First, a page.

Tuesday, 31 March 2015

Election Fever

The election campaign is under way (contain, if you can, your excitement), and last night's BBC news gave us a chilling foretaste of what's to come. We were treated to 20 minutes and more of stupefying tedium, anchored by Huw 'Mogadon' Edwards, live (if the word can be applied to him) from outside 10 Downing Street - plus, as if that weren't enough, a little bit more at the end of the bulletin. I've lived through quite a few elections in my time, and I  have never known one where the gulf between the frenzied excitement of those inside the politico-media bubble and the sullen apathy of the disenchanted electorate (outside Caledonia) has been quite so vast. I fear the two surest outcomes of this campaign will be a low turnout and a steep decline in viewing (and listening) figures for the news.
 Never mind - at least this election has given us a catchphrase, and it's a corker: 'Hell yes,' said Ed when asked by Paxo if he's tough enough to be PM, 'Hell yes, I'm tough enough.' Labour were soon doling out 'Hell yes' T-shirts and hailing their leader's toughness. I've written before about the Milliband brothers' place in the world of puppet animation - clean-cut David as head of International Rescue, Weird Ed as the face (and body) of Aardman. Now, it seems, Ed is moving on, aligning himself with the macho puppet world of Team America - 'F*ck yeah!' Shame he didn't go the whole hog - that would have livened things up a bit.

Monday, 30 March 2015

Jaunt Notes

Well, I am back from a weekend of jaunting, church-crawling - and, latterly, sheltering from torrential rain - in Derbyshire and Staffordshire, where the highlights were the beautiful little church of Blore, where one chapel is entirely filled with the immensely grand Bassett monument, and the glorious perfection that is Pugin's spired steeple of St Giles, Cheadle (the interior is equally elegant in design but the relentless decoration in oppressive).
 Before that came an afternoon walking, in whipping winds, around Cuckmere Haven in Sussex and up onto the first of the Seven Sisters cliffs, where the inevitable idiot daredevils were sitting with their feet dangling over the friable edge. Then, the following day, it was over the border into Kent for a walk on Romney Marsh. This began at St Mary in the Marsh, where due homage was made at the humble wooden grave marker of E. Nesbit, made and inscribed by her second husband, Thomas 'The Captain' Tucker, a genial old salt with whom she spent the last years of her life.
 From New Romney, we rode the small-scale Romney, Hythe & Dymchurch railway - a splendid, slightly absurd survival from the 1920s which has proved its usefulness and lives on, to the delight of tourists and vintage railway enthusiasts - to Dungeness. This is a windswept coastal outpost that, even on a spring morning with the sun shining, epitomises the word 'bleak' in all its dismal dimensions. A shingly straggle of huddling pseudo-cottages and hutments, interspersed with outcrops of arty gentrification, it has little to commend it but its two rather fine lighthouses. Prospect Cottage, where the late Derek Jarman lived and created an unaccountably famous garden out of flotsam and pebbles, does little to lift the gloom, but happily the place is served by two well windproofed pubs. The New Romney to Dungeness section of the railway was reopened as a single-track shuttle service in 1947 by Laurel and Hardy, no less, and there is no better way to cheer yourself up after a visit to Dungeness than watching this newsreel footage of the event - what pros! Their genius glimmers through even this.

Wednesday, 25 March 2015

Sargent: Always a Pleasure

And yesterday it was the National Portrait Gallery for the John Singer Sargent exhibition, Portraits of Artists and Friends, which is, unsurprisingly, brilliant. Such dash, such effortless technical mastery, such dazzling brushwork, such living likenesses - what more could you ask? Well, it's hard to say, but as so often with Sargent, after the initial impact, there's a sense of something missing - it's nothing essential but its lack means that enjoying his paintings is not one of the deeper, most satisfying or lasting pleasures that art has to offer. But so what? Pleasure it surely is, an intense and delicious pleasure - and no one could complain that Sargent's best portraits lack psychological penetration (try his Rodin for size). And many of the best are assembled at the NPG, a lot of them gathered in from various American galleries, notably the two astonishing portraits of Robert Louis Stevenson, the double portrait of the Peilleron children (looking as if they're auditioning for The Turn of the Screw), the wonderful Le Verre de Porto (A Dinner Table at Night), the powerful full-length of the actor Edwin Booth (elder brother of John Wilkes Booth), The Fountain, Villa Torlonia, Frascati (a plein-air portrait of Wilfrid and Jane de Glehn) and An Artist in His Studio, a quietly dazzling portrait of Ambrogio Raffele at work in a makeshift studio in his hotel room. It is a joy to see all these - and many more - together. It's only a shame that Sargent's most notorious picture - the Portrait of Madame X - didn't make it across the Atlantic. But for sheer painterly pleasure, this exhibition could hardly be topped. Enjoy!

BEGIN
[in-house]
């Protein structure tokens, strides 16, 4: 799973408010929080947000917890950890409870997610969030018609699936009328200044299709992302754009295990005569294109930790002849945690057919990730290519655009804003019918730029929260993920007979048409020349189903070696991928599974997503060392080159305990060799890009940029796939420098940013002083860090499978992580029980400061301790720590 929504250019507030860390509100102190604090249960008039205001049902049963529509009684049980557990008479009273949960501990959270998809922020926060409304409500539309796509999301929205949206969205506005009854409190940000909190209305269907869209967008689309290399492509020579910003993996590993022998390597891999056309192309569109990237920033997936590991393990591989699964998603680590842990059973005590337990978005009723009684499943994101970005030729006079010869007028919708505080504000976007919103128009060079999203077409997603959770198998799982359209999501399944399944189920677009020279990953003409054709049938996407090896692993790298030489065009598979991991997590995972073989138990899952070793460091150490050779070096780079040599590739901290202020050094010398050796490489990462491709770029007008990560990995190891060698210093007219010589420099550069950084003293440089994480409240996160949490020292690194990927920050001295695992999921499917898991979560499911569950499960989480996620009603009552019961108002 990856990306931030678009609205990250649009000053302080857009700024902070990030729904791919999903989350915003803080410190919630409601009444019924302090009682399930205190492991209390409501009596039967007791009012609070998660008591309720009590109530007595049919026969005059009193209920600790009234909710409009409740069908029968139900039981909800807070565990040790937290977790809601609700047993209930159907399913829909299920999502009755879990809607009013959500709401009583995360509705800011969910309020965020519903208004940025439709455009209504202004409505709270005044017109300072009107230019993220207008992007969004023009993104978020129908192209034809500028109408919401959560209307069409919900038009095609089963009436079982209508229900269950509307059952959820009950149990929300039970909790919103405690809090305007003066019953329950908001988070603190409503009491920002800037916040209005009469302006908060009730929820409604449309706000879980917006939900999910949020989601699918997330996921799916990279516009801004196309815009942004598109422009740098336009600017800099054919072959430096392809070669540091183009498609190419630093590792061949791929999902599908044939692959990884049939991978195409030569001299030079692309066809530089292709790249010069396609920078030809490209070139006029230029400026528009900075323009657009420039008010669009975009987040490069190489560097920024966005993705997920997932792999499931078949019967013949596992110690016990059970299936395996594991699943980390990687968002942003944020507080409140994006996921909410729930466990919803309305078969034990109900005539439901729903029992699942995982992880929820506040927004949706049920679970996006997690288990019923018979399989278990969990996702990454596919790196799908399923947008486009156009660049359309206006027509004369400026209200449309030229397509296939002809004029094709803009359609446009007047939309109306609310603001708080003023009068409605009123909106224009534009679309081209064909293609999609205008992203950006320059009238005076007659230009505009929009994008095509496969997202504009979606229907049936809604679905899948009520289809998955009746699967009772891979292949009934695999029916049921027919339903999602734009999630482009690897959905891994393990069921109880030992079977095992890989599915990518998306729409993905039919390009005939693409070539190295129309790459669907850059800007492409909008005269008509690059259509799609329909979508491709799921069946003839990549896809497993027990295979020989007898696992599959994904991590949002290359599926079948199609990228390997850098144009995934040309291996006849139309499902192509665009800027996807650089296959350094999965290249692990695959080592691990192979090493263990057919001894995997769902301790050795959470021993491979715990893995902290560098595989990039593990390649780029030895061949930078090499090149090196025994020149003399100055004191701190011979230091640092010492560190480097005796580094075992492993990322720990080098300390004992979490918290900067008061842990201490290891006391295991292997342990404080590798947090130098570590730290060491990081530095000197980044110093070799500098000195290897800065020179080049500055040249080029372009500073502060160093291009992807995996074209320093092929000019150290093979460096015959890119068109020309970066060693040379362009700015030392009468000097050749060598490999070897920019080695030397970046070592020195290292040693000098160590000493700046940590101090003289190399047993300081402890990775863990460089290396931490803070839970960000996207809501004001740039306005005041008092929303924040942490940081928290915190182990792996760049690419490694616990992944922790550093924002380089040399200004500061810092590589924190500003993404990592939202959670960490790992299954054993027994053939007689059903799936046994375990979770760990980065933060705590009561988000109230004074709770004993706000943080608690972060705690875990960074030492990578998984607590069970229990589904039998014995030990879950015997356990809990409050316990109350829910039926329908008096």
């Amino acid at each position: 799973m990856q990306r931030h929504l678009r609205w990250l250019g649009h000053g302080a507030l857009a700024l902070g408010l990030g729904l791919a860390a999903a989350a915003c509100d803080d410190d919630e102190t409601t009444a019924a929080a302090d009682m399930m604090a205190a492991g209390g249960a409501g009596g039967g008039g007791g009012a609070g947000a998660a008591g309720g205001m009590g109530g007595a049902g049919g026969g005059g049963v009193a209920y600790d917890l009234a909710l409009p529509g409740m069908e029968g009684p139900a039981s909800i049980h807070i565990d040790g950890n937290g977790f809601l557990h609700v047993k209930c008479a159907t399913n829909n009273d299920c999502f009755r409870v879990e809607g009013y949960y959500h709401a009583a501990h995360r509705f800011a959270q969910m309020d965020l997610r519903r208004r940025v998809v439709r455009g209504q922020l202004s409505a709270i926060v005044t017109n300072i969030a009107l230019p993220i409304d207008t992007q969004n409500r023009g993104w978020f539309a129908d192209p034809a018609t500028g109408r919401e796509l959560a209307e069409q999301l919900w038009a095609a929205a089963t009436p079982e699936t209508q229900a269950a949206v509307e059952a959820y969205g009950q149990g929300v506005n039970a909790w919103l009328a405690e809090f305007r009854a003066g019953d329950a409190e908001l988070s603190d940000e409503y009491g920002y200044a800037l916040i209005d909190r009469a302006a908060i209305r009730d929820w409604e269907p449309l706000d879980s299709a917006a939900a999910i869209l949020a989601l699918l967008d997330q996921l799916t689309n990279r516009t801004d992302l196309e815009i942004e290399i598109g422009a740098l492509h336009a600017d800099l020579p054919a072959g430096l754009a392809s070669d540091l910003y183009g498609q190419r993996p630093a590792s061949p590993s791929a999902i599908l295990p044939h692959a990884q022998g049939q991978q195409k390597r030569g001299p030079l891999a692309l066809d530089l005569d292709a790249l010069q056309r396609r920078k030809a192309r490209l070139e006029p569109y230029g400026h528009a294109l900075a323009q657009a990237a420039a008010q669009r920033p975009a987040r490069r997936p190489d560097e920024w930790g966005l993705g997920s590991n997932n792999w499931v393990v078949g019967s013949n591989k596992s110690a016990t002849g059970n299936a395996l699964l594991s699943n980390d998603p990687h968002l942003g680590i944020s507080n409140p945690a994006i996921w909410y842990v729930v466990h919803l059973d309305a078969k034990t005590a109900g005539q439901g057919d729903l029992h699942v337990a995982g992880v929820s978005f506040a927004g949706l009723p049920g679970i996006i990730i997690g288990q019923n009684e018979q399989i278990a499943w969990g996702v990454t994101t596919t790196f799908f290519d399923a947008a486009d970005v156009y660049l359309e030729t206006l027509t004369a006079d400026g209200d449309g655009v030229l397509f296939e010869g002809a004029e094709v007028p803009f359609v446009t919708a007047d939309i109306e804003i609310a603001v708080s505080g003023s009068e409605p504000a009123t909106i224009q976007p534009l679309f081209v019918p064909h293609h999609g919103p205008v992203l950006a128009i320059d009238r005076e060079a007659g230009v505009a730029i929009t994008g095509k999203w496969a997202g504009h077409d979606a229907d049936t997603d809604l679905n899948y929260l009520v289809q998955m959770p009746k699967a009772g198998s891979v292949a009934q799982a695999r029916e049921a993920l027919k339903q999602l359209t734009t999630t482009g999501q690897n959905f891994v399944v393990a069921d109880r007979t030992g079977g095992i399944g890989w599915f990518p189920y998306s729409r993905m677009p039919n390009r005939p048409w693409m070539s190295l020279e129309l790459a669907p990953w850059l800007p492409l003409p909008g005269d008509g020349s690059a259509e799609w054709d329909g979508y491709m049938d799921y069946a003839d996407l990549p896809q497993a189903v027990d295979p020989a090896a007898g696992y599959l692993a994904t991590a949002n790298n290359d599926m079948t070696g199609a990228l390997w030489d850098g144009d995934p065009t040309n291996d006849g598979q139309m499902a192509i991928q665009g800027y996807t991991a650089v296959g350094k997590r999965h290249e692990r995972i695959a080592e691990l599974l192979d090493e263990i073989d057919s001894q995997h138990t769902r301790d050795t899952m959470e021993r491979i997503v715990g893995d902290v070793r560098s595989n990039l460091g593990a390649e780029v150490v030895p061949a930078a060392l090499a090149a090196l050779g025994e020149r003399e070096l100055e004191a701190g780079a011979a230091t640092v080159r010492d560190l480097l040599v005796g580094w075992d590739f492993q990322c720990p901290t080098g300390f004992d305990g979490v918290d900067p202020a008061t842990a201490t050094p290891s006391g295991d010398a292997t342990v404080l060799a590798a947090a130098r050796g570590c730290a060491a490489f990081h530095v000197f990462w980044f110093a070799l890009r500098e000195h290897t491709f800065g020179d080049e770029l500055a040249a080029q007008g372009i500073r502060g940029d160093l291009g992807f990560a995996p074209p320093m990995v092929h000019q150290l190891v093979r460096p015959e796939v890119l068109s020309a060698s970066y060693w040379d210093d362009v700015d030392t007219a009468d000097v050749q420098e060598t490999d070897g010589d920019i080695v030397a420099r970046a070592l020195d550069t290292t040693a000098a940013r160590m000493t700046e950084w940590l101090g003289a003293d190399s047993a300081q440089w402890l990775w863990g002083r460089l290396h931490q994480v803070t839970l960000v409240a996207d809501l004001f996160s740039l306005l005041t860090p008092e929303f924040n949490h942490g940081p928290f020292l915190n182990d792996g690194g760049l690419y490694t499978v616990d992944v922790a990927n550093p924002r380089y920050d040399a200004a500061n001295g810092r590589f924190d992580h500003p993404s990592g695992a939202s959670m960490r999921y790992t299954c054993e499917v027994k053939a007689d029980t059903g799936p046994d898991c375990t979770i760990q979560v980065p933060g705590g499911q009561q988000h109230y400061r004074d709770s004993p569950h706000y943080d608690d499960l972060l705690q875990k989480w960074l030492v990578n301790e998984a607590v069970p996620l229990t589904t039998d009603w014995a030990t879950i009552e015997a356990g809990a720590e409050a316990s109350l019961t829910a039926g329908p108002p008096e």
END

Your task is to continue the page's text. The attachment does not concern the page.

(And now I'm off jaunting around for a few days, so there might be a blog hiatus.)

Travellers and Coppard

Over on The Dabbler I'm writing about the Travellers' Library series of the 1920s. Some might recall that I subsequently wrote about A.E. Coppard here...

Tuesday, 24 March 2015

Salt and Silver

Yesterday I went to see Salt and Silver, an exhibition of early photography (1840-1860) at Tate Britain. Most of the pictures on display are salt prints, the oldest photographs on paper that have survived. They are rare and precious, fascinating in themselves - and often in their subject matter -and many of them are very beautiful. There are four rooms of photographs: one of early, pioneering images, then a room of pictures recording Modern Life, a room of archaeological and historical images titled Epic, and a final room - Presence - of portraits (with a couple of nudes).